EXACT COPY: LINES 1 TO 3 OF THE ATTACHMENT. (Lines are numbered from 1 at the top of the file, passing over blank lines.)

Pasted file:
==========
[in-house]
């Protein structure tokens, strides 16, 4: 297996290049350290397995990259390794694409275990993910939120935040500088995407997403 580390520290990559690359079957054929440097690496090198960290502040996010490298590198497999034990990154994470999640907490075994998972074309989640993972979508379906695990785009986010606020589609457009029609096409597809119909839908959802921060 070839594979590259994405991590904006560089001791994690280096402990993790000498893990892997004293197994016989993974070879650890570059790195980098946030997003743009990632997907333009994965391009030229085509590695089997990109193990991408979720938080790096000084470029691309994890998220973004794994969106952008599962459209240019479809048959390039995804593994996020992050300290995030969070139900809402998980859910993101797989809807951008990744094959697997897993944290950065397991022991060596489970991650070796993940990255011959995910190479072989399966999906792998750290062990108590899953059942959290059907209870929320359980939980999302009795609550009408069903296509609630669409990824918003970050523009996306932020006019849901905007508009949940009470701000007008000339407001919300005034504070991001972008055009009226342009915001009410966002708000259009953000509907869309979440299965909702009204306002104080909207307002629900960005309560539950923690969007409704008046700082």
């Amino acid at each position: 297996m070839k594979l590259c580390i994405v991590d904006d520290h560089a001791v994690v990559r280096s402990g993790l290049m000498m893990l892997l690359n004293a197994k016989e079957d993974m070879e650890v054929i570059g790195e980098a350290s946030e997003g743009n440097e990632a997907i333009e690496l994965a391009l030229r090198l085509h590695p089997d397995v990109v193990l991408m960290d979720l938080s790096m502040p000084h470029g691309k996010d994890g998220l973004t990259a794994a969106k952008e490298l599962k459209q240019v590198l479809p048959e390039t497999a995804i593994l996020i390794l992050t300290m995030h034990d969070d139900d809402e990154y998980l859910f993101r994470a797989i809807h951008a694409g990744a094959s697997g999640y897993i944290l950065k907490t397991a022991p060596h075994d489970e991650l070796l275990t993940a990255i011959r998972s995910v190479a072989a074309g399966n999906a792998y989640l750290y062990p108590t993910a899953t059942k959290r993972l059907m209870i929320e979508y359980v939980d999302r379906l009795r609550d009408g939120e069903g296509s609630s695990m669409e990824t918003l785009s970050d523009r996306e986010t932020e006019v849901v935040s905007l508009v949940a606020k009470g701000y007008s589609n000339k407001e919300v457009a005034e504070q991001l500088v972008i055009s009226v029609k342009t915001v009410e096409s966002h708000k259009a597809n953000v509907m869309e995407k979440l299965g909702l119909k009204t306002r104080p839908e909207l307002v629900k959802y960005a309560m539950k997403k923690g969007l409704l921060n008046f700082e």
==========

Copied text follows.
[in-house]
């Protein structure tokens, strides 16, 4: 297996290049350290397995990259390794694409275990993910939120935040500088995407997403 580390520290990559690359079957054929440097690496090198960290502040996010490298590198497999034990990154994470999640907490075994998972074309989640993972979508379906695990785009986010606020589609457009029609096409597809119909839908959802921060 070839594979590259994405991590904006560089001791994690280096402990993790000498893990892997004293197994016989993974070879650890570059790195980098946030997003743009990632997907333009994965391009030229085509590695089997990109193990991408979720938080790096000084470029691309994890998220973004794994969106952008599962459209240019479809048959390039995804593994996020992050300290995030969070139900809402998980859910993101797989809807951008990744094959697997897993944290950065397991022991060596489970991650070796993940990255011959995910190479072989399966999906792998750290062990108590899953059942959290059907209870929320359980939980999302009795609550009408069903296509609630669409990824918003970050523009996306932020006019849901905007508009949940009470701000007008000339407001919300005034504070991001972008055009009226342009915001009410966002708000259009953000509907869309979440299965909702009204306002104080909207307002629900960005309560539950923690969007409704008046700082």
């Amino acid at each position: 297996m070839k594979l590259c580390i994405v991590d904006d520290h560089a001791v994690v990559r280096s402990g993790l290049m000498m893990l892997l690359n004293a197994k016989e079957d993974m070879e650890v054929i570059g790195e980098a350290s946030e997003g743009n440097e990632a997907i333009e690496l994965a391009l030229r090198l085509h590695p089997d397995v990109v193990l991408m960290d979720l938080s790096m502040p000084h470029g691309k996010d994890g998220l973004t990259a794994a969106k952008e490298l599962k459209q240019v590198l479809p048959e390039t497999a995804i593994l996020i390794l992050t300290m995030h034990d969070d139900d809402e990154y998980l859910f993101r994470a797989i809807h951008a694409g990744a094959s697997g999640y897993i944290l950065k907490t397991a022991p060596h075994d489970e991650l070796l275990t993940a990255i011959r998972s995910v190479a072989a074309g399966n999906a792998y989640l750290y062990p108590t993910a899953t059942k959290r993972l059907m209870i929320e979508y359980v939980d999302r379906l009795r609550d009408g939120e069903g296509s609630s695990m669409e990824t918003l785009s970050d523009r996306e986010t932020e006019v849901v935040s905007l508009v949940a606020k009470g701000y007008s589609n000339k407001e919300v457009a005034e504070q991001l500088v972008i055009s009226v029609k342009t915001v009410e096409s966002h708000k259009a597809n953000v509907m869309e995407k979440l299965g909702l119909k009204t306002r104080p839908e909207l307002v629900k959802y960005a309560m539950k997403k923690g969007l409704l921060n008046f700082e």